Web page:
What does poverty look like in the United States?
Life inside an ‘American-made’ tragedy
Henry Broeska 4 days ago·9 min read
Aidan on a school night, accessing free Wi-Fi in the restaurant parking lot where he works and doing online homework by LED light.
Accelerated by the pandemic, there are uniquely underlying reasons for the growing population of ‘working homeless’ in the United States that starts with inadequate health care. Somehow we have normalized a type of poverty that doesn’t exist in most other countries, including Canada.
January 10, 2021
By: Henry Broeska
Aidan Rosenkoetter seems to have it all. On the outside he’s the handsome all-American boy, the kind mothers dream their daughters will bring home to dinner. He’s now a senior at prestigious Ladue Horton Watkins High School in St. Louis, recently named the top ‘non-selective’ high school in Missouri. He’s been a driven self-starter his whole life and has become an ‘A’ student — even through online pandemic school. A former state football champion, he’s been called a ‘natural leader’ by his coach. It would seem that Aidan’s future couldn’t look much brighter as he reaches college age.
Yes, Aidan is everything a 17-year-old All-American student should be — with one exception. He’s poverty-stricken. Instead of applying to college and looking over scholarship offers with his parents, Aidan’s life has become a monotonous blur of drudgery and suffering, both physical and mental. Here in the heartland of the wealthiest country in the world, what we find unfolding instead is the ‘all-American tragedy.’ And it’s a tale that’s becoming all too common.
Aidan works an average of fifty hours a week at a McDonald’s restaurant. He pulls mostly overnight shifts before logging onto his classes — until he has to go to work again in an unchanging cycle of tedium. There’s no time to do the fun things that kids his age are supposed to do. He grabs minutes of sleep where he can, sometimes propped up in a chair. On payday he hands half of his paycheck over to his mom to help pay the family bills.
MEDICAL APARTHIED“SAY HERE NAME” Written by Akili and Dr. Emilee Bargoma
The recent and sad death of Dr. Susan Moore is another example of anti-Blackness and medical apartheid. In the words of Dr. Susan Moore: “You have to show proof that you have something wrong with you, in order for you to get the medicine. I put forward, and I maintain: If I was white, I wouldn’t have to go through that. Dr. Bannec made me feel like I was a drug addict, and he knew I was a physician.” This is how Black people get killed, their complaints of pain and discomfort are often either challenged, or go unaddressed. Black people often are treated using protocols and equipment that have been optimized and calibrated to serve White patients.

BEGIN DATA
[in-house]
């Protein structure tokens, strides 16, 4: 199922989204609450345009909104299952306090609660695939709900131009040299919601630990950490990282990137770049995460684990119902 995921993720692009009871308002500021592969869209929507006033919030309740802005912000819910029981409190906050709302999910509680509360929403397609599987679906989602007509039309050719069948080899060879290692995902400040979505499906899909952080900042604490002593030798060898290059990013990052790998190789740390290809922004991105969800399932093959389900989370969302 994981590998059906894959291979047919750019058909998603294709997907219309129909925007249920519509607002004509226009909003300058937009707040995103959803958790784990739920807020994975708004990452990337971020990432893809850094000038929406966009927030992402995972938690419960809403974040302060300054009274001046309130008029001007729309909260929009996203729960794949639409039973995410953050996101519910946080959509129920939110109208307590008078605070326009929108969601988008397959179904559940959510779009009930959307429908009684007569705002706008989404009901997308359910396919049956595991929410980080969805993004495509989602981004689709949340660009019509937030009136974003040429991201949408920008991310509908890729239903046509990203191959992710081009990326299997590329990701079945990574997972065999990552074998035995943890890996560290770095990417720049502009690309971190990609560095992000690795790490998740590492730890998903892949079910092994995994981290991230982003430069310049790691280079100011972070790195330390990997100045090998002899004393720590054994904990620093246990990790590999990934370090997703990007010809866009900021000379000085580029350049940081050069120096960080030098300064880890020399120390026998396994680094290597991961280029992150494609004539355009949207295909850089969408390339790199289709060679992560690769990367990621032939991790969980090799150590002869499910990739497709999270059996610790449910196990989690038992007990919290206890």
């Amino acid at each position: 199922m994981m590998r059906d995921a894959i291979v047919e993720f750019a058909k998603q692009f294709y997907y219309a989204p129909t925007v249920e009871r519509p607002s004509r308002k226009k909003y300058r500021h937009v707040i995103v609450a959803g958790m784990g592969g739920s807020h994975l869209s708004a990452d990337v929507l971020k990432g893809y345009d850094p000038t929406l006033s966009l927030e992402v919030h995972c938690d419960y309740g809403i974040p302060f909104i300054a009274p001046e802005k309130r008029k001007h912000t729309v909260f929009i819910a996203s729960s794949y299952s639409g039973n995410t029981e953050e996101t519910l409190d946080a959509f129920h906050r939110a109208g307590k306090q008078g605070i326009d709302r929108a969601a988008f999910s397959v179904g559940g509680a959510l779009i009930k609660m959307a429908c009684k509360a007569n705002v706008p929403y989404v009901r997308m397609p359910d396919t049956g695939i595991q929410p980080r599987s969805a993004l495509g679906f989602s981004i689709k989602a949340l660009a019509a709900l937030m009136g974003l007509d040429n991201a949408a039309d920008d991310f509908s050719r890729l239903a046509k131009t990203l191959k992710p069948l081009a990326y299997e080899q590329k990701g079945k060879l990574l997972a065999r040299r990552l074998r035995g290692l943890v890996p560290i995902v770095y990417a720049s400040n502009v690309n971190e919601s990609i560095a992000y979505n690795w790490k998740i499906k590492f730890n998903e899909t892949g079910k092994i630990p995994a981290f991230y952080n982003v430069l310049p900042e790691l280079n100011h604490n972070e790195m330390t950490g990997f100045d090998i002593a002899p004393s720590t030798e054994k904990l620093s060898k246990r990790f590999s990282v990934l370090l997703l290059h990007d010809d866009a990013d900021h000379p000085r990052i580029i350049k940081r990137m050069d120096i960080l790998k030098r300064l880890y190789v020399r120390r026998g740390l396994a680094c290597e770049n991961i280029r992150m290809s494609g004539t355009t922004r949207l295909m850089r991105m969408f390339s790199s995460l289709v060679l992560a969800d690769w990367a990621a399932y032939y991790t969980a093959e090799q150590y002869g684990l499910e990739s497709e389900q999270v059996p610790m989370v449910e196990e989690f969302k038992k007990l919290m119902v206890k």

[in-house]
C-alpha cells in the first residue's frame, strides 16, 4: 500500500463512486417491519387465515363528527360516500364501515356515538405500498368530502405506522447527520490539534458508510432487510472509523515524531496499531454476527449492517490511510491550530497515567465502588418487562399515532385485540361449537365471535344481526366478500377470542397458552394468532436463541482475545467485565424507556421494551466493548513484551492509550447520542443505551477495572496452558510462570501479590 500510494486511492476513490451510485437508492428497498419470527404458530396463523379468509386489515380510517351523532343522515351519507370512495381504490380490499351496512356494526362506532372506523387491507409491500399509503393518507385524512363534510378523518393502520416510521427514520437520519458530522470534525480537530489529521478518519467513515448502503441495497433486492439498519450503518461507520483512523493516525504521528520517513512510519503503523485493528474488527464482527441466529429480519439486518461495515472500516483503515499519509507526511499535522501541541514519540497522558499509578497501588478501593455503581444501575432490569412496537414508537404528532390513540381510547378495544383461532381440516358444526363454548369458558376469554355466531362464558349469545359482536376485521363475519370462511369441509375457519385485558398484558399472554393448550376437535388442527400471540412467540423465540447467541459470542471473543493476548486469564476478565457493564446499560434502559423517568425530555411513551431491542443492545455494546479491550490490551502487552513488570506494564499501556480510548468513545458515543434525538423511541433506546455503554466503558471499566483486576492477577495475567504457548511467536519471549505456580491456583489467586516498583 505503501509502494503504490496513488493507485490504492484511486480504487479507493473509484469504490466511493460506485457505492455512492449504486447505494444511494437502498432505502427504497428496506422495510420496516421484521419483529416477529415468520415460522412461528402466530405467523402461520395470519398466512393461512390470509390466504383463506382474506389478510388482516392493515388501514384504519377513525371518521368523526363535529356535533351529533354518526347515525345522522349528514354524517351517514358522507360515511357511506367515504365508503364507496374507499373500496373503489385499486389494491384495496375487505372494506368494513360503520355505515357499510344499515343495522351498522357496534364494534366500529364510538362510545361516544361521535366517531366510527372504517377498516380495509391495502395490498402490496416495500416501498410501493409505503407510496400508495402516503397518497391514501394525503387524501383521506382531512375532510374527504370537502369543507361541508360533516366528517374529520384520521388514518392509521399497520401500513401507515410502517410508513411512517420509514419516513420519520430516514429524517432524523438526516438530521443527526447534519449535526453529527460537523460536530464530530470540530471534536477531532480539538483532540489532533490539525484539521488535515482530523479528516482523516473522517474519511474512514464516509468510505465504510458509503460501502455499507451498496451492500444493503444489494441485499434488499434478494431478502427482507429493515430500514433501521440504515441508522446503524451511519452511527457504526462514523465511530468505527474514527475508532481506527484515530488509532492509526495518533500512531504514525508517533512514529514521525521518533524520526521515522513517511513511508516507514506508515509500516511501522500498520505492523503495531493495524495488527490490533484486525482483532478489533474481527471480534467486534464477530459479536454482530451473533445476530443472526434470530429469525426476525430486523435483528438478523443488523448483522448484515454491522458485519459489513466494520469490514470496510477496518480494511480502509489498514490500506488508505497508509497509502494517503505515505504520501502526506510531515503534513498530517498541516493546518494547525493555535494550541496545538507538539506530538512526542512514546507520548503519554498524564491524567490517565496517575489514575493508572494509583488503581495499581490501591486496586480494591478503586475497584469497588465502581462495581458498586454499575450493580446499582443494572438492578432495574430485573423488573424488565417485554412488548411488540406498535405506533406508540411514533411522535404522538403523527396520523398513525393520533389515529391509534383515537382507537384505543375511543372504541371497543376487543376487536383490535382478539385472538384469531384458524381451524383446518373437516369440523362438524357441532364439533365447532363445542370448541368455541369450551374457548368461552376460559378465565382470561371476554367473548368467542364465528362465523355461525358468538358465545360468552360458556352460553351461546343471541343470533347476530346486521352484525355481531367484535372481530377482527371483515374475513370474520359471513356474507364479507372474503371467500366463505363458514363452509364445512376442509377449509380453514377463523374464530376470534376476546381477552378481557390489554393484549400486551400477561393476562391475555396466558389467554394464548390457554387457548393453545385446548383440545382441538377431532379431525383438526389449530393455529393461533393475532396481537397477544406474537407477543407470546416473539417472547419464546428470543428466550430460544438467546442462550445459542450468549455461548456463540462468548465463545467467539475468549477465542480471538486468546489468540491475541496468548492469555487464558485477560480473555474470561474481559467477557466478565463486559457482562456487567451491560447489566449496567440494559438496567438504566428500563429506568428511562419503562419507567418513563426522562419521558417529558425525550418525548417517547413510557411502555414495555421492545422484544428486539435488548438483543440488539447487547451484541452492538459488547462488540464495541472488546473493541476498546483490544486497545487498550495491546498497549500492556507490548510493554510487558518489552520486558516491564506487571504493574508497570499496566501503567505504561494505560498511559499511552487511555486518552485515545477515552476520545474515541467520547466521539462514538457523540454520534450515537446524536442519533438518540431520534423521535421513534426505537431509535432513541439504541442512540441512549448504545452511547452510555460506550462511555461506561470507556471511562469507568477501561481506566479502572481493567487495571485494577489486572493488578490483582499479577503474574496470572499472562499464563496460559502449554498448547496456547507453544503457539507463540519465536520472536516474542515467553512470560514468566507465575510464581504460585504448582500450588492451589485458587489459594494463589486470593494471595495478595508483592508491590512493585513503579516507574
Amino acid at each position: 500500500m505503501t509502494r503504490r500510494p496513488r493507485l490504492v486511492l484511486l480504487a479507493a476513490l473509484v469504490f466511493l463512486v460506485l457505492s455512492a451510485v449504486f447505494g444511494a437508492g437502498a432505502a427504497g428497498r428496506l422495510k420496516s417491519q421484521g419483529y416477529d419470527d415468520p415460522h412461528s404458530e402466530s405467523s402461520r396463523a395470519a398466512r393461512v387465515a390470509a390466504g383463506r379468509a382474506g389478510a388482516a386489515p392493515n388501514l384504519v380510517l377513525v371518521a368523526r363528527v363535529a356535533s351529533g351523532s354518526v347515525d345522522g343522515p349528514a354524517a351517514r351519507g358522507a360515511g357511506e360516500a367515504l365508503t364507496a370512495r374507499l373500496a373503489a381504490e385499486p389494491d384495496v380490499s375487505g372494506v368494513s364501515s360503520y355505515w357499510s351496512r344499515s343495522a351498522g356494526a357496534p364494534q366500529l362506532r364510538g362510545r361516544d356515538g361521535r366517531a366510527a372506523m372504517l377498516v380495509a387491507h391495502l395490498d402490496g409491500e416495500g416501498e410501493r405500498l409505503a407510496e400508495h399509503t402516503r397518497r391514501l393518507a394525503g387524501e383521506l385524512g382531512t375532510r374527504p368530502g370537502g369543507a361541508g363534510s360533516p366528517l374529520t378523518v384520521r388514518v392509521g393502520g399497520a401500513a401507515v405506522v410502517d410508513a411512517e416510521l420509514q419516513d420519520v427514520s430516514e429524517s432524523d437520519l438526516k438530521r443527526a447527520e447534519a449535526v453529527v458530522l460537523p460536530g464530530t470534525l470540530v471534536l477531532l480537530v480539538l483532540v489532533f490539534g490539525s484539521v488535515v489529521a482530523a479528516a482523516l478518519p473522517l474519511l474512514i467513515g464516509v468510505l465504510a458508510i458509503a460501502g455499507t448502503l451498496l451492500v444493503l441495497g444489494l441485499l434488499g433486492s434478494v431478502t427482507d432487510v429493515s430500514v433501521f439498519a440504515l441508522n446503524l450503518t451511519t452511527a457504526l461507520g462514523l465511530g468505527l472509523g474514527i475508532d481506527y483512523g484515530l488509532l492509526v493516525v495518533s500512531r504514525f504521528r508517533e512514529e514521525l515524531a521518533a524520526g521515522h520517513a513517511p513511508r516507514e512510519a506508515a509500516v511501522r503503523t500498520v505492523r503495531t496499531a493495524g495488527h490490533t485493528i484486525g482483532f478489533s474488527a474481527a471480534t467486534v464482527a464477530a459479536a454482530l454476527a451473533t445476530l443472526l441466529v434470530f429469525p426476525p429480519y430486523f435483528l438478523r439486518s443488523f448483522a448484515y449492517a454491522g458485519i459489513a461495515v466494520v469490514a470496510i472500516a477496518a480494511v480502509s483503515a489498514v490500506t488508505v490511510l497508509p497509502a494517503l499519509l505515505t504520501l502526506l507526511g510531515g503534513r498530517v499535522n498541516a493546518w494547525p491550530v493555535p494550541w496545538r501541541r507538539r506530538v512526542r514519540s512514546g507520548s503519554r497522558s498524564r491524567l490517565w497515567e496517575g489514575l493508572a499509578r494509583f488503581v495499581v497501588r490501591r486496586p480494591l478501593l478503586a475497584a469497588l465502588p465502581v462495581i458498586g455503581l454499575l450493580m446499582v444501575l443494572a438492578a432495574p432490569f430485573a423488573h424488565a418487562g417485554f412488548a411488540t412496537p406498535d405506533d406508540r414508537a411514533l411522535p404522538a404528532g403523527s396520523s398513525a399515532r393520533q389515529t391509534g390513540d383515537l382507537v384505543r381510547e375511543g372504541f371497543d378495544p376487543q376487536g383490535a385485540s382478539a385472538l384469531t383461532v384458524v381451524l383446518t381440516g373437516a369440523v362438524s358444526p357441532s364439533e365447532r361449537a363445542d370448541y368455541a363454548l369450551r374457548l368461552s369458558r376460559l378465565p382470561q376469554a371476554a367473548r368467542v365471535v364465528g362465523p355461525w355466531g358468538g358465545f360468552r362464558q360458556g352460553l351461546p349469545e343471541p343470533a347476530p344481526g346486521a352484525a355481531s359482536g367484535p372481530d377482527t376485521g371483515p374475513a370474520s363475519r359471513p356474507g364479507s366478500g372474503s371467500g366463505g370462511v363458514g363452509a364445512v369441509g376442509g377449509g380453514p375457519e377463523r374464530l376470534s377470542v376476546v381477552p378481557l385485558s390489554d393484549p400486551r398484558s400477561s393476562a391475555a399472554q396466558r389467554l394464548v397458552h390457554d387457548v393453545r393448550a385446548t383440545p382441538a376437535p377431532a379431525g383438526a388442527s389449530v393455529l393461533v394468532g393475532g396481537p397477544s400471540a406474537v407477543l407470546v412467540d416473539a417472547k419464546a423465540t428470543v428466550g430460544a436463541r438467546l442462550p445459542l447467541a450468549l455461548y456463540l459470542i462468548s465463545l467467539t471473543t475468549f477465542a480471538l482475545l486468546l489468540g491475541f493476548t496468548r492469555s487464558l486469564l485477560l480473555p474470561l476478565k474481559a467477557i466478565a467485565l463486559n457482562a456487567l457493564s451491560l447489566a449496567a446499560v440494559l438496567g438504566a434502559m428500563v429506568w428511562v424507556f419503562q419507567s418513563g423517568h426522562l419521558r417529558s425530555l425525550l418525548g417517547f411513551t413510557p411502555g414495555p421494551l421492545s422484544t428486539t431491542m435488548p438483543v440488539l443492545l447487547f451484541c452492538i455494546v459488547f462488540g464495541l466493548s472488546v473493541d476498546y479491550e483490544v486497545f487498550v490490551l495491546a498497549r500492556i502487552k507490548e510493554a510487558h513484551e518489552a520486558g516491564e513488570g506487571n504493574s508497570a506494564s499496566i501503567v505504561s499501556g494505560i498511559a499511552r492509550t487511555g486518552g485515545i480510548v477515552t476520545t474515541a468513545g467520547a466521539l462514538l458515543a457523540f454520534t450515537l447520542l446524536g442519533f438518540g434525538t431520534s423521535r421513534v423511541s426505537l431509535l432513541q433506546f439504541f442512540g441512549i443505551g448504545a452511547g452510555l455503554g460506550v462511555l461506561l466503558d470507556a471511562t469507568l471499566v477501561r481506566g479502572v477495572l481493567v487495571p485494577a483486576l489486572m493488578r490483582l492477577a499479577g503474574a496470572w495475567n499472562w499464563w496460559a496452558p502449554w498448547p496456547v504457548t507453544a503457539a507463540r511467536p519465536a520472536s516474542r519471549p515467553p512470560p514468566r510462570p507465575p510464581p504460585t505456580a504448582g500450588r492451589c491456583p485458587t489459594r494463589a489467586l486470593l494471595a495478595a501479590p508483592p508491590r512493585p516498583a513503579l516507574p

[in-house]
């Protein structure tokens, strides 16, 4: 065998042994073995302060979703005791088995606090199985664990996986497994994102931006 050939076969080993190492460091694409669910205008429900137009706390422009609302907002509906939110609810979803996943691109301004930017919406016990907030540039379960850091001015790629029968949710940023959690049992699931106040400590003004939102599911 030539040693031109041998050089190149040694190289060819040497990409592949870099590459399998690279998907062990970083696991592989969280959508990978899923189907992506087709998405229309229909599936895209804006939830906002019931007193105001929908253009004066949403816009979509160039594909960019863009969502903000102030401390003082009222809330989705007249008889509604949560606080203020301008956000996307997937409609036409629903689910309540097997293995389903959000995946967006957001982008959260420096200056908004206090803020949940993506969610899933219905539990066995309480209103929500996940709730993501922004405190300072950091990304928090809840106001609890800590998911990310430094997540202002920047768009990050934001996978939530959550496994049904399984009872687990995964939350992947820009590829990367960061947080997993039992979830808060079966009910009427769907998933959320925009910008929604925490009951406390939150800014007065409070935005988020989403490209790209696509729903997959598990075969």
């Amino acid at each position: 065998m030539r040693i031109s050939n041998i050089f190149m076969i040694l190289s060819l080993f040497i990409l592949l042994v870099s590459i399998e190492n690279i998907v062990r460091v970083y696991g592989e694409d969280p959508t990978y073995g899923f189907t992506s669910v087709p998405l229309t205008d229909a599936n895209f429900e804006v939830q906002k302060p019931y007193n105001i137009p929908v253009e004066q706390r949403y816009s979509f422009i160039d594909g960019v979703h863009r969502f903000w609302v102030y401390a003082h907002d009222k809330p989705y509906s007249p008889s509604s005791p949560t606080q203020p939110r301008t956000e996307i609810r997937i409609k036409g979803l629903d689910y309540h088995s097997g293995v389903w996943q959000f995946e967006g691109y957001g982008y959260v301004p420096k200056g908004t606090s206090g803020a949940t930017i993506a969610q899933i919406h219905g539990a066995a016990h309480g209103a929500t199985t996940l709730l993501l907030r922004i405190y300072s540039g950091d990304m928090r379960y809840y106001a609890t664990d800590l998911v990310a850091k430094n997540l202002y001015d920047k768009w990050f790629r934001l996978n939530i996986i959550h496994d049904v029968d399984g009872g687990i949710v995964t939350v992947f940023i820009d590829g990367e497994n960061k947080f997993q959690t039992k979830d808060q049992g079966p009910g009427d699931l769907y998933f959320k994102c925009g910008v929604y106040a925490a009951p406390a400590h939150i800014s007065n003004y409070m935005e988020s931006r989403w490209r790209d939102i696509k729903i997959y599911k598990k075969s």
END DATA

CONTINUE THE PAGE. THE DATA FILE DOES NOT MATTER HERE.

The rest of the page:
Black patients are also often sent home without proper information or instruction on how to care for themselves. For those (like Dr. Moore) who are aware of these treatment dichotomies and demand that they be given proper care, they are met with passive aggressive responses. In Dr. Moore’s case, her doctor (Bannec) not only downplayed her pain, but placed the onus on her to prove she was in pain. Within a few days Dr. Moore was dead from COVID-19 related complications. And even in death, those who denied her adequate medical care insist that they were bullied by her. Simply because she demanded that they treat her accordingly.
This is clear evidence of State sanctioned violence. Just as we witnessed George Floyd being refused his humanity by Derek Chauvin, we also witnessed Dr. Moore’s last days as she was denied her humanity by the doctors and medical staff who had sworn a pledge to Do No Harm.
This is not new, it has been an experience Black people have suffered since our enslavement. The current pandemic of COVID-19 has disproportionately ravaged Black communities across the country. Black people are nearly five times more likely to be hospitalized, and three times more likely to die, from the coronavirus.
It is incumbent upon us to attack the State sanctioned medical apartheid, that exists in this country, in the same manner in which apartheid in South Africa was attacked. Firstly, we must be prepared to loudly disrupt the system, and demand open acknowledgement of the stark duality that exists in this country’s medical care system. Secondly, the teaching practices of the medical profession must undergo radical change. We must demand that Black patients are afforded the same treatment as their White counterparts. Finally, we must demand Black voices be at the center of every aspect of health care, starting with a call for the single payer systems of Medicare For All.
Because all Black Lives Matter, it is our duty to fight to end these medical apartheid practices so Black Lives can be saved. Unfortunately, the deliberate neglect of Black Americans by a racist system, has claimed the life of Dr. Susan Moore. She has been made an honor ancestor, another name we will call upon to ground us in the Black Liberation Struggle.
MEDICINE AND SOCIAL JUSTICE
Health Inc. September 15th 2020, 5:00AM
Taylor Glascock for KHN
Coronado may outlive the hospital that saved him. Founded 168 years ago as the city’s first hospital, Mercy survived the Great Chicago Fire of 1871 but is succumbing to modern economics, which have underfinanced hospitals serving the poor. In July, the 412-bed hospital informed state regulators that it planned to shutter all inpatient services as soon as February.
“If something else happens, who is to say if the responders can get my husband to the nearest hospital?” says Coronado’s wife, Sallie.
While rural hospitals have been closing at a quickening pace over the past two decades, a number of inner-city hospitals now face a similar fate. And experts fear that the economic damage inflicted by the COVID-19 pandemic on safety net hospitals and the ailing finances of the cities and states that subsidize them are helping push some urban hospitals over the edge.